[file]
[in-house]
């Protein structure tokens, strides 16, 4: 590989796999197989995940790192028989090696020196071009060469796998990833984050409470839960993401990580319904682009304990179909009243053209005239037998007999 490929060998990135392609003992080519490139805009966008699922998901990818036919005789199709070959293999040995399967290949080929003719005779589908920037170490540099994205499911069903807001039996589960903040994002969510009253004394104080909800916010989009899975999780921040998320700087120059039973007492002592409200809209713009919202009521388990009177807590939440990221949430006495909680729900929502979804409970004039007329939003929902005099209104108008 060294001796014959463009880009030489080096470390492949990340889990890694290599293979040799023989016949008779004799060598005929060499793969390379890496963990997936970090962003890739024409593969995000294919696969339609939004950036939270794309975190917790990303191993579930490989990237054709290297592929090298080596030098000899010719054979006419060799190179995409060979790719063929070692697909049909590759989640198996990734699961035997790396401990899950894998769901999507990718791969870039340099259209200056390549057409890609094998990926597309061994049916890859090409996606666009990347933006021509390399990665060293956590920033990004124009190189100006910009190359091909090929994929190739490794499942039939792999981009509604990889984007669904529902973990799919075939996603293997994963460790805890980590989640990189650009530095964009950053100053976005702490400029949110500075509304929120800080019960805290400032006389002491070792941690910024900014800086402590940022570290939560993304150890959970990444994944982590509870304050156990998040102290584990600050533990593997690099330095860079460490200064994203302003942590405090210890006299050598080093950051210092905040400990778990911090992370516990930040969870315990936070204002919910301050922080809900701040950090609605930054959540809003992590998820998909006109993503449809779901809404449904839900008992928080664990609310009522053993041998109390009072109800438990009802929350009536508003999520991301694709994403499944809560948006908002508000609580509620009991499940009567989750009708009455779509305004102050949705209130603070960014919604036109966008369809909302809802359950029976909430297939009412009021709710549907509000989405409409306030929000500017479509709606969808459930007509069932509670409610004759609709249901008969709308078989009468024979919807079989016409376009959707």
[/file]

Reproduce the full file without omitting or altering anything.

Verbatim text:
[in-house]
């Protein structure tokens, strides 16, 4: 590989796999197989995940790192028989090696020196071009060469796998990833984050409470839960993401990580319904682009304990179909009243053209005239037998007999 490929060998990135392609003992080519490139805009966008699922998901990818036919005789199709070959293999040995399967290949080929003719005779589908920037170490540099994205499911069903807001039996589960903040994002969510009253004394104080909800916010989009899975999780921040998320700087120059039973007492002592409200809209713009919202009521388990009177807590939440990221949430006495909680729900929502979804409970004039007329939003929902005099209104108008 060294001796014959463009880009030489080096470390492949990340889990890694290599293979040799023989016949008779004799060598005929060499793969390379890496963990997936970090962003890739024409593969995000294919696969339609939004950036939270794309975190917790990303191993579930490989990237054709290297592929090298080596030098000899010719054979006419060799190179995409060979790719063929070692697909049909590759989640198996990734699961035997790396401990899950894998769901999507990718791969870039340099259209200056390549057409890609094998990926597309061994049916890859090409996606666009990347933006021509390399990665060293956590920033990004124009190189100006910009190359091909090929994929190739490794499942039939792999981009509604990889984007669904529902973990799919075939996603293997994963460790805890980590989640990189650009530095964009950053100053976005702490400029949110500075509304929120800080019960805290400032006389002491070792941690910024900014800086402590940022570290939560993304150890959970990444994944982590509870304050156990998040102290584990600050533990593997690099330095860079460490200064994203302003942590405090210890006299050598080093950051210092905040400990778990911090992370516990930040969870315990936070204002919910301050922080809900701040950090609605930054959540809003992590998820998909006109993503449809779901809404449904839900008992928080664990609310009522053993041998109390009072109800438990009802929350009536508003999520991301694709994403499944809560948006908002508000609580509620009991499940009567989750009708009455779509305004102050949705209130603070960014919604036109966008369809909302809802359950029976909430297939009412009021709710549907509000989405409409306030929000500017479509709606969808459930007509069932509670409610004759609709249901008969709308078989009468024979919807079989016409376009959707």